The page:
Determine the background rate of the system by entering “blank” as the sample name in the Sample Entry screen of theCM5017 CO2 Coulometer. Press “Enter”to begin the analysis. The CM5017 will automatically determine and stroke the value according to the user selectable settings save within the system’s memory. The instrument will use the saved blank value in calculating the final result values.
To perform an analysis, draw the sample into a syringe that is fitted with an injection needle. (See note on “sample integrity”.) Usually 250 to 500 µl of sample is used depending on the sample’s CO2 content. Start the CO2 Analyzer and inject the sample into the sample flask through the septum at the top of the sample column adapter. The analysis endpoint will be automatically determined by the CM5017 according to the user selectable settings saved within the instrument. Individual coulometer readings and final results are printed to an attached printer. A summary report of up to 50 samples will be printed and, if desired, saved to diskette at the end of the analysis session.
The weight of the sample can be determined in either of two ways. First, the syringe can be weighed before and after injection. The weight of the sample is determined by the difference between these two measurements. Second, if the density of the sample is known, the injection volume can be noted and the weight can be calculated. This method requires a volumetric syringe.
After a few samples are analysed, the blank should be re-established and occasionally checked throughout the day. The sample flask does not need to be emptied until it is almost full.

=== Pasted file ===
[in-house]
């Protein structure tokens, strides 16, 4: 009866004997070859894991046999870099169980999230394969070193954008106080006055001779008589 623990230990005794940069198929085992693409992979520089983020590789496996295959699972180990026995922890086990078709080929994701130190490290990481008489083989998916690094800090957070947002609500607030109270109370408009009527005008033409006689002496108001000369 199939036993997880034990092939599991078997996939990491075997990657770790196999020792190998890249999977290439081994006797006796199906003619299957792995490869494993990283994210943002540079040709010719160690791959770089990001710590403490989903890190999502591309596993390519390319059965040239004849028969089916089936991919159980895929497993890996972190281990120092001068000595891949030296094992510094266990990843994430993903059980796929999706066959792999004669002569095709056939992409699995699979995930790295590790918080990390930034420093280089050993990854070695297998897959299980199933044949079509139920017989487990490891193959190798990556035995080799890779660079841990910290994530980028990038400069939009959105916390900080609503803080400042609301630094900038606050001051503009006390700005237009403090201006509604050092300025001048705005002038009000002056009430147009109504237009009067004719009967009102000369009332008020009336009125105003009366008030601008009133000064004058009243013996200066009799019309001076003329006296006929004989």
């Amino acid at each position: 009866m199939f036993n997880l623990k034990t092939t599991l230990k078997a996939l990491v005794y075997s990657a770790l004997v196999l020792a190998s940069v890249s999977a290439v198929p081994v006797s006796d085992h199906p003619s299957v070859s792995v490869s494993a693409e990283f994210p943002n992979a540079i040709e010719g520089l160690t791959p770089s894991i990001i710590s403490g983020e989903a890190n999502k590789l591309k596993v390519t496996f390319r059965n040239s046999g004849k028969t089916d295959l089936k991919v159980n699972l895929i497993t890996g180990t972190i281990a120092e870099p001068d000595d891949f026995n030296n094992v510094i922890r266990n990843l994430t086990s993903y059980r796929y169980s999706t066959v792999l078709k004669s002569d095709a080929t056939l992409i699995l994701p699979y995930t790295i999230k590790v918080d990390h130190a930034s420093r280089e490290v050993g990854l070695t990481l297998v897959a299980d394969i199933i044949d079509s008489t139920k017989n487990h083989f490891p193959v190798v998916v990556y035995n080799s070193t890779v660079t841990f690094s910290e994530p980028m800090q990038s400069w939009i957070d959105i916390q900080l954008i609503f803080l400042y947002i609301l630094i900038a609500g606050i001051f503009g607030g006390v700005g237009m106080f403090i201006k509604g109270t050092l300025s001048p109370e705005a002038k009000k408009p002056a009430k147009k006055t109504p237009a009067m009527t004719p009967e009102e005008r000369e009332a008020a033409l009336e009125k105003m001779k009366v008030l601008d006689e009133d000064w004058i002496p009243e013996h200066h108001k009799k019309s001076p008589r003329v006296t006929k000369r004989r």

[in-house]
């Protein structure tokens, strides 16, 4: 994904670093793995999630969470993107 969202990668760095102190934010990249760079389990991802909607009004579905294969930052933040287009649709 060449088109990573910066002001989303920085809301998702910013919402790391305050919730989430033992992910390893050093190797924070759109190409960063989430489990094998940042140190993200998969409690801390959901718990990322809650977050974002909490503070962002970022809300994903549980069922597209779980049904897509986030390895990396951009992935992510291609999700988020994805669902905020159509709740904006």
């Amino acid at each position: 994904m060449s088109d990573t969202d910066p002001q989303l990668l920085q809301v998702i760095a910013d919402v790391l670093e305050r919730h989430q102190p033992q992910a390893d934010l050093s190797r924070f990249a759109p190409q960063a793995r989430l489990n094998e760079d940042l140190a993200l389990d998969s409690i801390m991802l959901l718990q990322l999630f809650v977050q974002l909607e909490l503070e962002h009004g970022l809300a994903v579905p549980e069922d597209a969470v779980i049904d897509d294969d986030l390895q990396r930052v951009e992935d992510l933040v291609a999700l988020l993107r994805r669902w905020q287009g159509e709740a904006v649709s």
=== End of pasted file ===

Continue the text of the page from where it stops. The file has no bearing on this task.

Although calibration is not required, the instrument’s performance can be checked using calcium carbonate (CaCO3). This is done by weighing 10 to 20 mg of CaCO3 into a small porcelain boat and placing it in a 10 ml sample flask. The sample flask is connected to the bottom of the condenser, purged, and then acidified. Alternatively, the user may use a liquid standard to verify the instrument’s performance. Io prepare a 1000 mg C/L solution, weigh 0.3500 g of sodium bicarbonate and 0.4428 g of sodium carbonate and transfer both to the same 100 ml volumetric flask. Bring to volume with reagent water. The user should establish acceptance criteria for whichever type of performance check is used.
NOTE: Sample Integrity … Because of the ability of amine solutions to absorb CO2, sample handling is extremely important. The collection should be collected into bottles with septum tops. The septum top allows the sample to be drawn into the injection syringe without opening the sample bottle.
The analysis is normally limited to the precision of the sample volume measurement. Typical overall accuracy is ±0.5% relative with a titration of ±0.15% relative.
Assuming that the system is clean and that high purity water and acid are used, blank rates as low as 1 to 2 µg of carbon in 10 minutes are typical. Normally, blanks lower than µg of carbon per minute are accepted.
This method is similar to:
ASTM D 513. “Standard Test Method for Carbon Dioxide in Water; Method G, Coulometric Titration Method.” Annual Book of ASTM Standards. Philadelphia, PA: American Society for Testing and Materials.